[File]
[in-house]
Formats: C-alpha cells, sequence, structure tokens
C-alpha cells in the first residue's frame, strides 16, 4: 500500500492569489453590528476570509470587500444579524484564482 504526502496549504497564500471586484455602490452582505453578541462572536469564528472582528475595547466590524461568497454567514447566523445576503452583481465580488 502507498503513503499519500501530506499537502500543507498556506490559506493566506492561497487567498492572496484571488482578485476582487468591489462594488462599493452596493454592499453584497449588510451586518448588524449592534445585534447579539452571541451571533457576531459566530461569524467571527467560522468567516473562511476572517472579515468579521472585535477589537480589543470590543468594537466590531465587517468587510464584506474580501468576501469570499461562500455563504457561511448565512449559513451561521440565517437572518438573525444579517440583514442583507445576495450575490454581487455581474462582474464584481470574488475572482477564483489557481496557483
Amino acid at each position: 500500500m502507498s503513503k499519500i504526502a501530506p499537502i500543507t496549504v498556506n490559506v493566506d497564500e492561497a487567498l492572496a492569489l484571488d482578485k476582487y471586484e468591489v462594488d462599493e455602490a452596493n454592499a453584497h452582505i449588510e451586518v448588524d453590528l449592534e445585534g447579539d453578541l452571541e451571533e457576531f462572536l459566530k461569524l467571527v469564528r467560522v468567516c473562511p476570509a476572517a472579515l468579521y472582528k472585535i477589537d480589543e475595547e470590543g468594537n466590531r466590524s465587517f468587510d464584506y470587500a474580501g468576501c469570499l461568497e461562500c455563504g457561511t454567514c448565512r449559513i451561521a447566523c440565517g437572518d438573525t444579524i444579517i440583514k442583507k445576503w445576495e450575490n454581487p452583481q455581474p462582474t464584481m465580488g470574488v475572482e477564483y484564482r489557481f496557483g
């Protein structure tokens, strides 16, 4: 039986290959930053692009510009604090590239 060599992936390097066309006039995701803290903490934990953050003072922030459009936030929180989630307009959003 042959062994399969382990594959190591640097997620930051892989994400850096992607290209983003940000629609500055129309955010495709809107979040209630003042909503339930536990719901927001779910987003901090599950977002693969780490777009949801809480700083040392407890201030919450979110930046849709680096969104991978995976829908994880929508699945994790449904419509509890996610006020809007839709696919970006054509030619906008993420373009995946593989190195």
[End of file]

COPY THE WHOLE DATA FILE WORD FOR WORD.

[in-house]
Formats: C-alpha cells, sequence, structure tokens
C-alpha cells in the first residue's frame, strides 16, 4: 500500500492569489453590528476570509470587500444579524484564482 504526502496549504497564500471586484455602490452582505453578541462572536469564528472582528475595547466590524461568497454567514447566523445576503452583481465580488 502507498503513503499519500501530506499537502500543507498556506490559506493566506492561497487567498492572496484571488482578485476582487468591489462594488462599493452596493454592499453584497449588510451586518448588524449592534445585534447579539452571541451571533457576531459566530461569524467571527467560522468567516473562511476572517472579515468579521472585535477589537480589543470590543468594537466590531465587517468587510464584506474580501468576501469570499461562500455563504457561511448565512449559513451561521440565517437572518438573525444579517440583514442583507445576495450575490454581487455581474462582474464584481470574488475572482477564483489557481496557483
Amino acid at each position: 500500500m502507498s503513503k499519500i504526502a501530506p499537502i500543507t496549504v498556506n490559506v493566506d497564500e492561497a487567498l492572496a492569489l484571488d482578485k476582487y471586484e468591489v462594488d462599493e455602490a452596493n454592499a453584497h452582505i449588510e451586518v448588524d453590528l449592534e445585534g447579539d453578541l452571541e451571533e457576531f462572536l459566530k461569524l467571527v469564528r467560522v468567516c473562511p476570509a476572517a472579515l468579521y472582528k472585535i477589537d480589543e475595547e470590543g468594537n466590531r466590524s465587517f468587510d464584506y470587500a474580501g468576501c469570499l461568497e461562500c455563504g457561511t454567514c448565512r449559513i451561521a447566523c440565517g437572518d438573525t444579524i444579517i440583514k442583507k445576503w445576495e450575490n454581487p452583481q455581474p462582474t464584481m465580488g470574488v475572482e477564483y484564482r489557481f496557483g
């Protein structure tokens, strides 16, 4: 039986290959930053692009510009604090590239 060599992936390097066309006039995701803290903490934990953050003072922030459009936030929180989630307009959003 042959062994399969382990594959190591640097997620930051892989994400850096992607290209983003940000629609500055129309955010495709809107979040209630003042909503339930536990719901927001779910987003901090599950977002693969780490777009949801809480700083040392407890201030919450979110930046849709680096969104991978995976829908994880929508699945994790449904419509509890996610006020809007839709696919970006054509030619906008993420373009995946593989190195």